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Cornish Saffron Cake Recipe

The Cornish Saffron Cake

Saffron was believed to have been first introduced to Cornwall when the Phoenicians used it to trade for tin. It is a delicacy in Cornwall akin to the Pasty and is still made in the homes of some Cornish families, although now it is more often bought from local bakers who have the recipe off to a fine art.

It can be eaten with just a little butter spread on top, or with jam and Cornish clotted cream. I must admit my preference is a plain saffron bun with a cup of tea!


1. Prepare the saffron

Boil half a cup of the milk and water mix. Cut the saffron into very fine strands with scissors. Place in a glass jug and pour the boiling milk and water over it. Cover and steep overnight.

2. The following day...

Preheat oven to 180C/350F/Gas 4
Grease a suitable-sized loaf tin.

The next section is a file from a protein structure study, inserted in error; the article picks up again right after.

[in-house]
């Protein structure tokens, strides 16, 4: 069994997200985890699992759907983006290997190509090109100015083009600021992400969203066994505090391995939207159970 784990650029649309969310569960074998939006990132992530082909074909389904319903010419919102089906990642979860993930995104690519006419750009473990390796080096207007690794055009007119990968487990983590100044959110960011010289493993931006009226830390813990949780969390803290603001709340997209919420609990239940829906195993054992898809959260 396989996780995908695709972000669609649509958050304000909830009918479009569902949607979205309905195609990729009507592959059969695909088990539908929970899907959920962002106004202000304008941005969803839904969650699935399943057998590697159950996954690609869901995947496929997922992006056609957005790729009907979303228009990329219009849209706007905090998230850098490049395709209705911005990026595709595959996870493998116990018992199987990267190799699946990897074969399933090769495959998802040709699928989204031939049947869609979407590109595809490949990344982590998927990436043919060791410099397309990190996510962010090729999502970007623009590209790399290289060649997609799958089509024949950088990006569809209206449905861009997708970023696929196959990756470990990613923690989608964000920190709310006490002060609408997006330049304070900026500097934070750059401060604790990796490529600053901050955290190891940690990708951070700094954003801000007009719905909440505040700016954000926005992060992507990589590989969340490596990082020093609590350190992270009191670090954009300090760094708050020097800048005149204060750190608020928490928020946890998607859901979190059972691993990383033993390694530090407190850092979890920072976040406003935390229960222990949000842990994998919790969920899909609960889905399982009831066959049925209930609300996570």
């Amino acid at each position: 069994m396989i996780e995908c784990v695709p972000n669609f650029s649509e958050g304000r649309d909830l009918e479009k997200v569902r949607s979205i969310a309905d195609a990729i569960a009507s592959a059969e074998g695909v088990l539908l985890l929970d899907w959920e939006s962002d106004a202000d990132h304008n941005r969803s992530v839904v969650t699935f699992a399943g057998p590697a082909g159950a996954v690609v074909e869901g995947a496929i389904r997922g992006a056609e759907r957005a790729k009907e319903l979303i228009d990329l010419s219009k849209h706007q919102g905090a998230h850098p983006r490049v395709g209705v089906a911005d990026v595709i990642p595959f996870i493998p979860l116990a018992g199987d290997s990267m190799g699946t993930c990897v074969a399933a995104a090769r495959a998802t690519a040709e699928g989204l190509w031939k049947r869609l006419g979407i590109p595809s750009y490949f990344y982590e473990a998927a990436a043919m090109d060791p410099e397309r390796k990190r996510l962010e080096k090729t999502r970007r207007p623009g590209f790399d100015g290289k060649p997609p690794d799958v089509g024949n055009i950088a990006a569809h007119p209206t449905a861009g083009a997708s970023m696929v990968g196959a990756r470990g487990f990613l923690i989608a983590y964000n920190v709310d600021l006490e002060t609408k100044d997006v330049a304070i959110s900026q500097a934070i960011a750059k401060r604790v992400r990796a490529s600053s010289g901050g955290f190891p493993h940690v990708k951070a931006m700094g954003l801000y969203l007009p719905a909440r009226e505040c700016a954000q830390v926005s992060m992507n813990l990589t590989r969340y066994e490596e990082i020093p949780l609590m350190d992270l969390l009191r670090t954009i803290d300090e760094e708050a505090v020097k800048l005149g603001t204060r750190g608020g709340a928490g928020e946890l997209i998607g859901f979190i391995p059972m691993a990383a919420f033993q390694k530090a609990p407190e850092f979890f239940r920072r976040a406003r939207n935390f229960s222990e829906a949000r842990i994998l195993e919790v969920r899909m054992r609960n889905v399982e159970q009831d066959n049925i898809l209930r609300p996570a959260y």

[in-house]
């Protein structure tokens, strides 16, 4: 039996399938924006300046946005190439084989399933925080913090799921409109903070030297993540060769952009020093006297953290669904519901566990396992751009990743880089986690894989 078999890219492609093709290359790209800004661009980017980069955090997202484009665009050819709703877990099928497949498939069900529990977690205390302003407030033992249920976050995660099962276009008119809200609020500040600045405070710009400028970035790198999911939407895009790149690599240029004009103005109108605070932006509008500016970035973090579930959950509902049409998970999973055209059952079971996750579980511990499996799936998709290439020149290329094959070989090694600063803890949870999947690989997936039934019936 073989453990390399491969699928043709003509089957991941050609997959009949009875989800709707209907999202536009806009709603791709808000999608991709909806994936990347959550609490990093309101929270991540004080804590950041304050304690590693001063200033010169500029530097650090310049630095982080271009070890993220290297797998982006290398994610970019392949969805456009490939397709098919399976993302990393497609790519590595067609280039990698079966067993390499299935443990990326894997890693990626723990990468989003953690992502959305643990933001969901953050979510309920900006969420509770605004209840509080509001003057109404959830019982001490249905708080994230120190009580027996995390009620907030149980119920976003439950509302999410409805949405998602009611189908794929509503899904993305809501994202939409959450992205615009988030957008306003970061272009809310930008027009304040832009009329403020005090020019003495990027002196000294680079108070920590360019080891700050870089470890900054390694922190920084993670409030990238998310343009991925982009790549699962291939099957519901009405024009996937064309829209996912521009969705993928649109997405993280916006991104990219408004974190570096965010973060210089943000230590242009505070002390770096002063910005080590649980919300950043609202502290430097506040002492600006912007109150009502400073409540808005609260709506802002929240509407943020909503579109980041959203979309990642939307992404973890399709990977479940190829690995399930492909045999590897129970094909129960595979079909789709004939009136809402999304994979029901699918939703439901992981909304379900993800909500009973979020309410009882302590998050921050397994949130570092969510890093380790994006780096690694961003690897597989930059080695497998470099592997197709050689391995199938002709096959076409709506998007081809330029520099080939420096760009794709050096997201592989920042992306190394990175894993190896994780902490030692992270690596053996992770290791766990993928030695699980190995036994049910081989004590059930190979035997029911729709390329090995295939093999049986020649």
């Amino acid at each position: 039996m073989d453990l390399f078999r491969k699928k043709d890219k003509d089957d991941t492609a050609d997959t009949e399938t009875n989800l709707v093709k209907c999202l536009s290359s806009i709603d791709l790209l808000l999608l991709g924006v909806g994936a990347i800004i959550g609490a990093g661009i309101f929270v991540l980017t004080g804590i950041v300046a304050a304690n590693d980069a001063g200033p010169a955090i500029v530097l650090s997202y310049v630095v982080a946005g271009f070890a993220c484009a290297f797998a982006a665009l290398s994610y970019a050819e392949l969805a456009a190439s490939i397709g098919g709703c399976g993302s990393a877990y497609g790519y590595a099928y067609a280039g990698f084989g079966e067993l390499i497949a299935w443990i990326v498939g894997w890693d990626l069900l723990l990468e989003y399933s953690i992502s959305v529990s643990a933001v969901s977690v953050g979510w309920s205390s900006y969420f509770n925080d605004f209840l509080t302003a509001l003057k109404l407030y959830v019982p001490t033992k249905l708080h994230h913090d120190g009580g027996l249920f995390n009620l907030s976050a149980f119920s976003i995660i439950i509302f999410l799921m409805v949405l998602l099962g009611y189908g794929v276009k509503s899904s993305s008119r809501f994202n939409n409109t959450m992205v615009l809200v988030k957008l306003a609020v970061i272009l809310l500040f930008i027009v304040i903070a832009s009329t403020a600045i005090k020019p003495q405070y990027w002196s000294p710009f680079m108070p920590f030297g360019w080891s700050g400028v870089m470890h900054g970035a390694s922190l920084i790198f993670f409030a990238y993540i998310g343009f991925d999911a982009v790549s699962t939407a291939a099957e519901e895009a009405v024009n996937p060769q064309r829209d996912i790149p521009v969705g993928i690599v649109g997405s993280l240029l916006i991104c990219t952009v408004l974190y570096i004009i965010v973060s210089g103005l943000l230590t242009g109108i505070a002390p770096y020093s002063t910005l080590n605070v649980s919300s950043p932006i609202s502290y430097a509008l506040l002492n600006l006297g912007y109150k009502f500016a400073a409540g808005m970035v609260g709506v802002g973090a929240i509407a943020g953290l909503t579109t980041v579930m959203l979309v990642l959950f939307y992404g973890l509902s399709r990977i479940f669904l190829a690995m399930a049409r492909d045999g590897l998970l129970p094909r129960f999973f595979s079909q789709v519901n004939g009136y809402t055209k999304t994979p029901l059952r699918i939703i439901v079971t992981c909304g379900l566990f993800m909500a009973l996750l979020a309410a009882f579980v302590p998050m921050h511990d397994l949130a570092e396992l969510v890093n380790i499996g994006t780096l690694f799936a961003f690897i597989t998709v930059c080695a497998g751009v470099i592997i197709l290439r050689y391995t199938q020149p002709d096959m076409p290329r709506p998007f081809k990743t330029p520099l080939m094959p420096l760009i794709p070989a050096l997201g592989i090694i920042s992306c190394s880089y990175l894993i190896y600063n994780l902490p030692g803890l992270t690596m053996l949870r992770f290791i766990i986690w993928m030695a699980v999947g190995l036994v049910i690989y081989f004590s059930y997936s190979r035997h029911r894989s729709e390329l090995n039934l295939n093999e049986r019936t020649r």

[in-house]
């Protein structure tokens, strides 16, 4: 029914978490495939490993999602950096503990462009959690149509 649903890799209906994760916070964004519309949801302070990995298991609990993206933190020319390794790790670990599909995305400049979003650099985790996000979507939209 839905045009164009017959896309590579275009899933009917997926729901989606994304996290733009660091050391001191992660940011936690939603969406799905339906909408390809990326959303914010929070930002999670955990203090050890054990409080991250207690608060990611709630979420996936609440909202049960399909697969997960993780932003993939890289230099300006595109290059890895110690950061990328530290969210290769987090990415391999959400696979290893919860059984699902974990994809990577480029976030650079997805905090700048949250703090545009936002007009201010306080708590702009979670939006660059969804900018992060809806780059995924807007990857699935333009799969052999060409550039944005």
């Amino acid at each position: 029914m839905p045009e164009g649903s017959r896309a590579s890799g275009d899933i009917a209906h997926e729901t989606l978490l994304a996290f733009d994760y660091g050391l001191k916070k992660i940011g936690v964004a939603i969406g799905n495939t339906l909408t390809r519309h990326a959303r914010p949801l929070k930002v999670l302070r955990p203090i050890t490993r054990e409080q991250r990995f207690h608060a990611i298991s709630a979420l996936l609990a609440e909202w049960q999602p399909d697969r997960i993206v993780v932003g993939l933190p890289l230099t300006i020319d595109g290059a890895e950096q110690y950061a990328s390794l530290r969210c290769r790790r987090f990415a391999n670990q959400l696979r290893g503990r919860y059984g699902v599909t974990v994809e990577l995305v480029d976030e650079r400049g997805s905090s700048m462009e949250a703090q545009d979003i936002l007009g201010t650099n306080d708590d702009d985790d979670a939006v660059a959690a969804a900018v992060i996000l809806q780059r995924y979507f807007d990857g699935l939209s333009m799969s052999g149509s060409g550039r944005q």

Put fresh yeast into a small bowl with a teaspoon of sugar and half a cup of warm milk and water (make sure it is not too hot or it will kill the yeast)
Rub fat into the flour until the mixture resembles fine breadcrumbs. Stir in sugar.
When yeast has risen in the cup, make a pit in the centre of the flour mixture and pour in the yeast, covering with a sprinkle of flour.
When this mixture cracks and the yeast 'sponges' through, warm the previously steeped saffron mixture a little and add this to the mix, together with the mixed fruit. Combine using your hand to make a soft (but not sticky) dough (add a little more liquid at this stage, if required).
Turn out onto a very lightly floured surface and knead for about 5 minutes.
Cover with a clean tea towel and leave in a warm place to rise (usually about 30-45 minutes).
Put into the greased loaf tin, cover and leave to rise again until it is level with the top of the tin (about 1 hr).
Bake for 45mins to 1hr. Leave to cool on a wire rack.